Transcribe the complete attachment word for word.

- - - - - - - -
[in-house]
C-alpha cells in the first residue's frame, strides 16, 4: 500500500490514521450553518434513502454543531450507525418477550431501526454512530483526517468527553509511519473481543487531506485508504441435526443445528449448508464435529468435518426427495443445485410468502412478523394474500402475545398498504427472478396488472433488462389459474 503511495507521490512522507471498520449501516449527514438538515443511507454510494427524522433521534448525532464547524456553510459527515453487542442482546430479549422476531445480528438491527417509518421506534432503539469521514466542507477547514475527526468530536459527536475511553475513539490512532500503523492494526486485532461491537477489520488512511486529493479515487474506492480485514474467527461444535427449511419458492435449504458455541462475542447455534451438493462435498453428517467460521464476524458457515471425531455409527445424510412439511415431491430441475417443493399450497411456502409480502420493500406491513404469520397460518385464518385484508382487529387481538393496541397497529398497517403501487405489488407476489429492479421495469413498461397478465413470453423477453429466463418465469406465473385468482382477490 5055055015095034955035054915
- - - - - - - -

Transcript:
[in-house]
C-alpha cells in the first residue's frame, strides 16, 4: 500500500490514521450553518434513502454543531450507525418477550431501526454512530483526517468527553509511519473481543487531506485508504441435526443445528449448508464435529468435518426427495443445485410468502412478523394474500402475545398498504427472478396488472433488462389459474 503511495507521490512522507471498520449501516449527514438538515443511507454510494427524522433521534448525532464547524456553510459527515453487542442482546430479549422476531445480528438491527417509518421506534432503539469521514466542507477547514475527526468530536459527536475511553475513539490512532500503523492494526486485532461491537477489520488512511486529493479515487474506492480485514474467527461444535427449511419458492435449504458455541462475542447455534451438493462435498453428517467460521464476524458457515471425531455409527445424510412439511415431491430441475417443493399450497411456502409480502420493500406491513404469520397460518385464518385484508382487529387481538393496541397497529398497517403501487405489488407476489429492479421495469413498461397478465413470453423477453429466463418465469406465473385468482382477490 5055055015095034955035054915